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Using the Eof and Bof Properties

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Two read-only, runtime properties, Eof (End-of-file) and Bof(Beginning-of-file), are useful when you want to iterate through all records in a dataset.

Eof

When EOF is True, it indicates that the cursor is unequivocally at the last row in a dataset. Eof is set to True when an application

  • Opens an empty dataset.
  • Calls a dataset's Last method.
  • Calls a dataset's Next method, and the method fails (because the cursor is currently at the last row in the dataset.
  • Calls SetRange on an empty range or dataset.

Eof is set to False in all other cases; you should assume Eof is False unless one of the conditions above is met and you test the property directly.

Eof is commonly tested in a loop condition to control iterative processing of all records in a dataset. If you open a dataset containing records (or you call First), Eof is False. To iterate through the dataset a record at a time, create a loop that steps through each record by calling Next, and terminates when Eof is True. Eof remains False until you call Next when the cursor is already on the last record.

The following code illustrates one way you might code a record-processing loop for a dataset called CustTable:

CustTable.DisableControls;
try
  CustTable.First; { Go to first record, which sets Eof False }
  while not CustTable.Eof do { Cycle until Eof is True }
  begin
    { Process each record here }
    .
    .
    .
    CustTable.Next; { Eof False on success; Eof True when Next fails on last record }
  end;
finally
  CustTable.EnableControls;
end;
CustTable->DisableControls(); // Speed up processing; prevent screen flicker
try
{
  while (!CustTable->Bof) // Cycle until Bof is true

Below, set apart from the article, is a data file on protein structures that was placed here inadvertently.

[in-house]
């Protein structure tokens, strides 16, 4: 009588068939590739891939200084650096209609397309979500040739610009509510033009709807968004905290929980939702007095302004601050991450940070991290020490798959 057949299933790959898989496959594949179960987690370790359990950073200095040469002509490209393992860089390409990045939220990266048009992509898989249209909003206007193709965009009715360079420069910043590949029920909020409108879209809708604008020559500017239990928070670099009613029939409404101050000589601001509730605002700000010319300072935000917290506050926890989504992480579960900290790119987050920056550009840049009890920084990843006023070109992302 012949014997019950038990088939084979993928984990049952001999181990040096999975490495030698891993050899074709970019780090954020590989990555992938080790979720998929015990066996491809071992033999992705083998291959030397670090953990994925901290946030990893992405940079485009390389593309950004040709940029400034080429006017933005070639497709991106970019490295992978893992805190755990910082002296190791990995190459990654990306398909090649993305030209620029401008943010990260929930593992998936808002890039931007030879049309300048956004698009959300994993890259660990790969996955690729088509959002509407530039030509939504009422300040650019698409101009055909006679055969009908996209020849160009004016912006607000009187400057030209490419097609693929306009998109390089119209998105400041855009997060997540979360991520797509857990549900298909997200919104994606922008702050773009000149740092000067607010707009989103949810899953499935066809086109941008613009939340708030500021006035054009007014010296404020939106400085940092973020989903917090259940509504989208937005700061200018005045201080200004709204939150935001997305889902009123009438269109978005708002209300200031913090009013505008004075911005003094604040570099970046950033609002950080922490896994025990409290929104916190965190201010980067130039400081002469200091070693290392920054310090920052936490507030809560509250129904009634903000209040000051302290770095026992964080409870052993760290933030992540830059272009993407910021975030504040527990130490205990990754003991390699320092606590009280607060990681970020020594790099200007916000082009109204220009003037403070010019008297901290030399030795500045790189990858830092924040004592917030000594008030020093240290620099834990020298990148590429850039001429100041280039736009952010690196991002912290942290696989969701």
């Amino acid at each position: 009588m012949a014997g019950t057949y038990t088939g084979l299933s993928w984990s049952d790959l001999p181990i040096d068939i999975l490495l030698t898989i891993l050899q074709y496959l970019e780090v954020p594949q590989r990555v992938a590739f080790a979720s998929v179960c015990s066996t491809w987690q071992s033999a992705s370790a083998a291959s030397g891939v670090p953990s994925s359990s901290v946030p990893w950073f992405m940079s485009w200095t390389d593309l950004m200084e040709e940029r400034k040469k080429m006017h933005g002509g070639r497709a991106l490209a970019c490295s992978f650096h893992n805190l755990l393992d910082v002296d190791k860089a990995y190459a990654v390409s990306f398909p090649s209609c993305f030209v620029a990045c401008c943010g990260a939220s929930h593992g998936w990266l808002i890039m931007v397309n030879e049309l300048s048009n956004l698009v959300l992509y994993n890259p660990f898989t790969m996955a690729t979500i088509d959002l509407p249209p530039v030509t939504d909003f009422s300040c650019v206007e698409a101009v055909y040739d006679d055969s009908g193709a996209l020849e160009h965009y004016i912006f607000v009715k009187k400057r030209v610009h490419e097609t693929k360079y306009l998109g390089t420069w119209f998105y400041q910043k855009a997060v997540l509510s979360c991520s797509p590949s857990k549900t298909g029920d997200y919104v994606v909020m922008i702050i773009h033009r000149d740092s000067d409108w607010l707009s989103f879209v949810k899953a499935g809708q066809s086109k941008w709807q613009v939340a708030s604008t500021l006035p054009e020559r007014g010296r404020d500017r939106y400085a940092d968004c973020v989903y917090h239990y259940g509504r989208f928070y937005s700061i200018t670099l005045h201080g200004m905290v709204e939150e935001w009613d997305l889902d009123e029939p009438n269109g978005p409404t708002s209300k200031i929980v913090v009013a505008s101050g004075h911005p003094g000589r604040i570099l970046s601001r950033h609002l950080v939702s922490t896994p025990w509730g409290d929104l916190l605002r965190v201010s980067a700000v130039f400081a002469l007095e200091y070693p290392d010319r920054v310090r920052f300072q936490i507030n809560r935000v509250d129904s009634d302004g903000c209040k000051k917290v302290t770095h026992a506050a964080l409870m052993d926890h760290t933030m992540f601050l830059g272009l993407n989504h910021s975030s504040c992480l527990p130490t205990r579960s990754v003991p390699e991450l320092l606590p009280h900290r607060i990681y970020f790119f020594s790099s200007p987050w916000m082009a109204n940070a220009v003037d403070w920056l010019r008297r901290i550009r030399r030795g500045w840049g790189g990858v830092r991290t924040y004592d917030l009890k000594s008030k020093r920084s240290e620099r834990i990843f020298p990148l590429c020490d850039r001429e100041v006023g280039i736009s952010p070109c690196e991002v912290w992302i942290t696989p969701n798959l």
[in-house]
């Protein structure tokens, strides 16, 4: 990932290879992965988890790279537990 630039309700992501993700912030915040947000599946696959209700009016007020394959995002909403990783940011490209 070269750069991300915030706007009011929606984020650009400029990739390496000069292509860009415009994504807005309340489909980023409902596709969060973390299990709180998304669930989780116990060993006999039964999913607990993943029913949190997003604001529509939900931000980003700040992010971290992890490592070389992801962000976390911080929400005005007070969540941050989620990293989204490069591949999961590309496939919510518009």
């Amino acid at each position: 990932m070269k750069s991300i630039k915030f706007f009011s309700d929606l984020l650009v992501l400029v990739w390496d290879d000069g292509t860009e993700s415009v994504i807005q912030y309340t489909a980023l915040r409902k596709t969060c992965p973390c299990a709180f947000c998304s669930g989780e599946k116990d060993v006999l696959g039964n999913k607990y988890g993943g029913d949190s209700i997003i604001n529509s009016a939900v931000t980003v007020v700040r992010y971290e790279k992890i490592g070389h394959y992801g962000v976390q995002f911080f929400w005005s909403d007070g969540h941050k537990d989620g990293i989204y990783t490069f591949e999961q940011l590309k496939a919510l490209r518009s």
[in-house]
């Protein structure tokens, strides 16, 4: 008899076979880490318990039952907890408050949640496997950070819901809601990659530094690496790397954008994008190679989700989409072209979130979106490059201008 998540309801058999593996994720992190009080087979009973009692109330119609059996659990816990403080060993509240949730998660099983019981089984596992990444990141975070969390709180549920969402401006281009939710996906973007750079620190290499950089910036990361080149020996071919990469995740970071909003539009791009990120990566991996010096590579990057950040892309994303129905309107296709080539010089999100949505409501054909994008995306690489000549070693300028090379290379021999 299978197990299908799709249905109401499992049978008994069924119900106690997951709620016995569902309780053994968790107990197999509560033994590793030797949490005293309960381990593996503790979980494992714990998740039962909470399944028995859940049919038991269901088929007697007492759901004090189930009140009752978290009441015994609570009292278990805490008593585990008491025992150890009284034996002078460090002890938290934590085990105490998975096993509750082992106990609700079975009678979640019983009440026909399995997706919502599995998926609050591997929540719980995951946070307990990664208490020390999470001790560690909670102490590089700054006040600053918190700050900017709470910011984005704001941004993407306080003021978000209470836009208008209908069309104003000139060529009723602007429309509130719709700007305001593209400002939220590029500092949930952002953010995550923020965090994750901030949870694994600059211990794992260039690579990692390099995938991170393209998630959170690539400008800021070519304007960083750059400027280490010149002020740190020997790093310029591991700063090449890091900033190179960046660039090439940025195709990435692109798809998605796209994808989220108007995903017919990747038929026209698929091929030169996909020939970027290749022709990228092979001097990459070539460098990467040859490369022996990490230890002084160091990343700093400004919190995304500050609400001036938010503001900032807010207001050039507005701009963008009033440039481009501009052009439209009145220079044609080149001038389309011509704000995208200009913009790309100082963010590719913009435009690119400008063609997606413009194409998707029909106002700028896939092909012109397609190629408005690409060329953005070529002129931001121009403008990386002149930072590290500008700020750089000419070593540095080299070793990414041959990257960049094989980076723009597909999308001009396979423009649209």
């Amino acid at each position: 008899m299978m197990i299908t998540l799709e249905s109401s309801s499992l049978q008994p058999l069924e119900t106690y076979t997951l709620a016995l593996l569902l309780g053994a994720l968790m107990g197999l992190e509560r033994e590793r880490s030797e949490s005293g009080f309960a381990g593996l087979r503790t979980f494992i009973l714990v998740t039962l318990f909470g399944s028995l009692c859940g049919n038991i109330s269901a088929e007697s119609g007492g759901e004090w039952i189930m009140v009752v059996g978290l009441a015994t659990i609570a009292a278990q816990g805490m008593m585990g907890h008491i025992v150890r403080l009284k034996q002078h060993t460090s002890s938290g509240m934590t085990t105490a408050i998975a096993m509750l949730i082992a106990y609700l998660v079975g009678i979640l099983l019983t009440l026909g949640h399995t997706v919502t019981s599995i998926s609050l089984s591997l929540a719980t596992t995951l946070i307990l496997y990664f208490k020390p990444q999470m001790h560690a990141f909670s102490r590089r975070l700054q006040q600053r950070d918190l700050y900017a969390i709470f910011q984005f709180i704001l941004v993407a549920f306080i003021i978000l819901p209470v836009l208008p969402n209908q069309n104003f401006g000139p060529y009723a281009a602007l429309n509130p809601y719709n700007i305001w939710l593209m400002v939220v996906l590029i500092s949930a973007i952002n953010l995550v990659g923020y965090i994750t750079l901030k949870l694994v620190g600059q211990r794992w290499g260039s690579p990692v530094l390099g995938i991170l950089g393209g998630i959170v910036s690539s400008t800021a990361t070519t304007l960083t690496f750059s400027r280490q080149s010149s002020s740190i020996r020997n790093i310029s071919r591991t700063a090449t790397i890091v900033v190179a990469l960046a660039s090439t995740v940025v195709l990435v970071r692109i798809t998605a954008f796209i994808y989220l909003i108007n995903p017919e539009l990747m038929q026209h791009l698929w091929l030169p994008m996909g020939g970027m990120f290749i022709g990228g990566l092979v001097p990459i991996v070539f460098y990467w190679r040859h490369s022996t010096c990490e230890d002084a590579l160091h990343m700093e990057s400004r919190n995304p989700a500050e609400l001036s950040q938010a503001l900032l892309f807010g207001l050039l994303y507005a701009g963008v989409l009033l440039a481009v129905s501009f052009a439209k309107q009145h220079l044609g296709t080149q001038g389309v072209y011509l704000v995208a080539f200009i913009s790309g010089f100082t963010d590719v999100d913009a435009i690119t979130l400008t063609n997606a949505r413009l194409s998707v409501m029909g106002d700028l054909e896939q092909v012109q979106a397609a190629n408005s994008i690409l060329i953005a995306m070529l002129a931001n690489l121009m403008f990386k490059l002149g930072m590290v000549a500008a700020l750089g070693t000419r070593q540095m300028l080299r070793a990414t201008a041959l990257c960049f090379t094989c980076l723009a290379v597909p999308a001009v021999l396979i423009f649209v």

(
    // Process each record here
    .
    .
    .
    CustTable->Prior();
    // Bof false on success; Bof true when Prior fails on first record
  }
}
__finally
{
  CustTable->EnableControls();
}
CustTable->DisableControls();
try
{
  for (CustTable->First(); !CustTable->Eof; CustTable->Next())
  (
    // Process each record here
    .
    .
    .
  }
}
__finally
{
  CustTable->EnableControls();
}
Tip: This example also shows how to disable and enable data-aware visual controls tied to a dataset. If you disable visual controls during dataset iteration, it speeds processing because your application does not need to update the contents of the controls as the current record changes. After iteration is complete, controls should be enabled again to update them with values for the new current row. Note that enabling of the visual controls takes place in the finally clause of a try...finally statement. This guarantees that even if an exception terminates loop processing prematurely, controls are not left disabled.

Bof

When BOF is True, it indicates that the cursor is unequivocally at the first row in a dataset. Bof is set to True when an application

  • Opens a dataset.
  • Calls a dataset's First method.
  • Calls a dataset's Prior method, and the method fails (because the cursor is currently at the first row in the dataset.
  • Calls SetRange on an empty range or dataset.

Bof is set to False in all other cases; you should assume Bof is False unless one of the conditions above is met and you test the property directly.

Like EOF, Bof can be in a loop condition to control iterative processing of records in a dataset. The following code illustrates one way you might code a record-processing loop for a dataset called CustTable:

CustTable.DisableControls; { Speed up processing; prevent screen flicker }
try
  while not CustTable.Bof do { Cycle until Bof is True }
  begin
    { Process each record here }
    .
    .
    .
    CustTable.Prior; { Bof False on success; Bof True when Prior fails on first record }
  end;
finally
  CustTable.EnableControls; { Display new current row in controls }
end;

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